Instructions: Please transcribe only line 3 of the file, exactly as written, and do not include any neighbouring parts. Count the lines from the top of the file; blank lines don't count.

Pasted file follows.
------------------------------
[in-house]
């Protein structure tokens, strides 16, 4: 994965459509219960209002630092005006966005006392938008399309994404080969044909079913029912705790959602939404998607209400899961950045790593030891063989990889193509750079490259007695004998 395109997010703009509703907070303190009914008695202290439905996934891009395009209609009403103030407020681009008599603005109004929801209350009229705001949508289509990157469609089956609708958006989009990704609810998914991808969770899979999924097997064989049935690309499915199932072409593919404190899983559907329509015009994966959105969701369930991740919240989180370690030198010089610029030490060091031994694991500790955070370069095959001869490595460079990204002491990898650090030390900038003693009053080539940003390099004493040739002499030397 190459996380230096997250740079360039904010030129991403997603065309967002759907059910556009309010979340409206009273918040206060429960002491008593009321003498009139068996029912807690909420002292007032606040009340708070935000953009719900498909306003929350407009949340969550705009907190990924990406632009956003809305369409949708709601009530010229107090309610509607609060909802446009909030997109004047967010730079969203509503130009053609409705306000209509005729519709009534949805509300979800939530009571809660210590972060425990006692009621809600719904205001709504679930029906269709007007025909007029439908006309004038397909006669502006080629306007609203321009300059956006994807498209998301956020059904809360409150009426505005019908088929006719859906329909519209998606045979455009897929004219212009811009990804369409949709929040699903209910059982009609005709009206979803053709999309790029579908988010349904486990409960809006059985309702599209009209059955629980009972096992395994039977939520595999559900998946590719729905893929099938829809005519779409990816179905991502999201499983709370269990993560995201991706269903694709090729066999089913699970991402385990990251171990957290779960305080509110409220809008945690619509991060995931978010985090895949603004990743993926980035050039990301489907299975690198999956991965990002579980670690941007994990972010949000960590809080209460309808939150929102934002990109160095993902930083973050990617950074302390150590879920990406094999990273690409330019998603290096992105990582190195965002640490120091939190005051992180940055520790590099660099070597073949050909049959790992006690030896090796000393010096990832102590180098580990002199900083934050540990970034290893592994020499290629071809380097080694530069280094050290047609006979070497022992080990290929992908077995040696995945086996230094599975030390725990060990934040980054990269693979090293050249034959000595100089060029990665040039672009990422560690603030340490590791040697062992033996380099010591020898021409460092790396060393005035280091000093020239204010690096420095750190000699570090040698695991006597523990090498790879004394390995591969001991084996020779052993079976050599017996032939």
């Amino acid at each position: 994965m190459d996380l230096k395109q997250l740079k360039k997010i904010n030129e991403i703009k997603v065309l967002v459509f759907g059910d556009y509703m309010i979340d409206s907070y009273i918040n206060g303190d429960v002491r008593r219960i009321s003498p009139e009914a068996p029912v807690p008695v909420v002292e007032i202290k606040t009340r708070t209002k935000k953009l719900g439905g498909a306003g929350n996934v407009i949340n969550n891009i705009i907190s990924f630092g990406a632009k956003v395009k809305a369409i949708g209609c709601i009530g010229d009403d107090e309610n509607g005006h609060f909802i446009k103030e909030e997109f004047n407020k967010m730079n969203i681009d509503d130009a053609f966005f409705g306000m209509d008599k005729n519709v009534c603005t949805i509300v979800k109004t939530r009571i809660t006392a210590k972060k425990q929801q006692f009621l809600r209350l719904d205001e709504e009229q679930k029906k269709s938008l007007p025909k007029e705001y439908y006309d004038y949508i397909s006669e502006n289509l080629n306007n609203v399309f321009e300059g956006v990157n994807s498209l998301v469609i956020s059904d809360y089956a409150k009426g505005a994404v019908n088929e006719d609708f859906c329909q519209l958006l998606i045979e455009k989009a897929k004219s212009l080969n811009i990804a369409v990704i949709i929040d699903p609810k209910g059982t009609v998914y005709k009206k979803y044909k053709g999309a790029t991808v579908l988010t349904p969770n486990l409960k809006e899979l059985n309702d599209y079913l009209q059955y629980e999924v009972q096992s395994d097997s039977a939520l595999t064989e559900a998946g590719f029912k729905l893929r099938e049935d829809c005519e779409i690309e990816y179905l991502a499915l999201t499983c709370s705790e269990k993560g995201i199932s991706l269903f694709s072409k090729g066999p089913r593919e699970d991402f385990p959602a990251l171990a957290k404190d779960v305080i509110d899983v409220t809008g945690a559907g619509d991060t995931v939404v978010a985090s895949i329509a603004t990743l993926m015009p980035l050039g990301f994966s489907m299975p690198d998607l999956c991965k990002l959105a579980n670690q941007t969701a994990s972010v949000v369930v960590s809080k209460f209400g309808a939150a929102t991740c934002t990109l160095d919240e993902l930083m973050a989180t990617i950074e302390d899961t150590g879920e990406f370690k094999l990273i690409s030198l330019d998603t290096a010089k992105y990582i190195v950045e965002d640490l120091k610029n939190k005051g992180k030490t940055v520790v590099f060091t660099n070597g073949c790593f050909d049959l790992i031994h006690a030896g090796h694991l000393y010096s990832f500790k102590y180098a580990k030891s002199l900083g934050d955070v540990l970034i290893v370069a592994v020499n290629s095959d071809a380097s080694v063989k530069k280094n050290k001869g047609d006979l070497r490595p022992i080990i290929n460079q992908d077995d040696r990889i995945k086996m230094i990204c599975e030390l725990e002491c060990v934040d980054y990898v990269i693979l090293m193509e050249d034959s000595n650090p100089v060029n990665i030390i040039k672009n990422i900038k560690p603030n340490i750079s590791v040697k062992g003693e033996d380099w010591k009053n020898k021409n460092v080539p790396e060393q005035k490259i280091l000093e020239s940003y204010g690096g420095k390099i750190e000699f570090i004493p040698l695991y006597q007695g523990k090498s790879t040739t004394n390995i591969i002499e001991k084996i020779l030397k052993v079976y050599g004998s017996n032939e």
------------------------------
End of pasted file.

């Amino acid at each position: 994965m190459d996380l230096k395109q997250l740079k360039k997010i904010n030129e991403i703009k997603v065309l967002v459509f759907g059910d556009y509703m309010i979340d409206s907070y009273i918040n206060g303190d429960v002491r008593r219960i009321s003498p009139e009914a068996p029912v807690p008695v909420v002292e007032i202290k606040t009340r708070t209002k935000k953009l719900g439905g498909a306003g929350n996934v407009i949340n969550n891009i705009i907190s990924f630092g990406a632009k956003v395009k809305a369409i949708g209609c709601i009530g010229d009403d107090e309610n509607g005006h609060f909802i446009k103030e909030e997109f004047n407020k967010m730079n969203i681009d509503d130009a053609f966005f409705g306000m209509d008599k005729n519709v009534c603005t949805i509300v979800k109004t939530r009571i809660t006392a210590k972060k425990q929801q006692f009621l809600r209350l719904d205001e709504e009229q679930k029906k269709s938008l007007p025909k007029e705001y439908y006309d004038y949508i397909s006669e502006n289509l080629n306007n609203v399309f321009e300059g956006v990157n994807s498209l998301v469609i956020s059904d809360y089956a409150k009426g505005a994404v019908n088929e006719d609708f859906c329909q519209l958006l998606i045979e455009k989009a897929k004219s212009l080969n811009i990804a369409v990704i949709i929040d699903p609810k209910g059982t009609v998914y005709k009206k979803y044909k053709g999309a790029t991808v579908l988010t349904p969770n486990l409960k809006e899979l059985n309702d599209y079913l009209q059955y629980e999924v009972q096992s395994d097997s039977a939520l595999t064989e559900a998946g590719f029912k729905l893929r099938e049935d829809c005519e779409i690309e990816y179905l991502a499915l999201t499983c709370s705790e269990k993560g995201i199932s991706l269903f694709s072409k090729g066999p089913r593919e699970d991402f385990p959602a990251l171990a957290k404190d779960v305080i509110d899983v409220t809008g945690a559907g619509d991060t995931v939404v978010a985090s895949i329509a603004t990743l993926m015009p980035l050039g990301f994966s489907m299975p690198d998607l999956c991965k990002l959105a579980n670690q941007t969701a994990s972010v949000v369930v960590s809080k209460f209400g309808a939150a929102t991740c934002t990109l160095d919240e993902l930083m973050a989180t990617i950074e302390d899961t150590g879920e990406f370690k094999l990273i690409s030198l330019d998603t290096a010089k992105y990582i190195v950045e965002d640490l120091k610029n939190k005051g992180k030490t940055v520790v590099f060091t660099n070597g073949c790593f050909d049959l790992i031994h006690a030896g090796h694991l000393y010096s990832f500790k102590y180098a580990k030891s002199l900083g934050d955070v540990l970034i290893v370069a592994v020499n290629s095959d071809a380097s080694v063989k530069k280094n050290k001869g047609d006979l070497r490595p022992i080990i290929n460079q992908d077995d040696r990889i995945k086996m230094i990204c599975e030390l725990e002491c060990v934040d980054y990898v990269i693979l090293m193509e050249d034959s000595n650090p100089v060029n990665i030390i040039k672009n990422i900038k560690p603030n340490i750079s590791v040697k062992g003693e033996d380099w010591k009053n020898k021409n460092v080539p790396e060393q005035k490259i280091l000093e020239s940003y204010g690096g420095k390099i750190e000699f570090i004493p040698l695991y006597q007695g523990k090498s790879t040739t004394n390995i591969i002499e001991k084996i020779l030397k052993v079976y050599g004998s017996n032939e």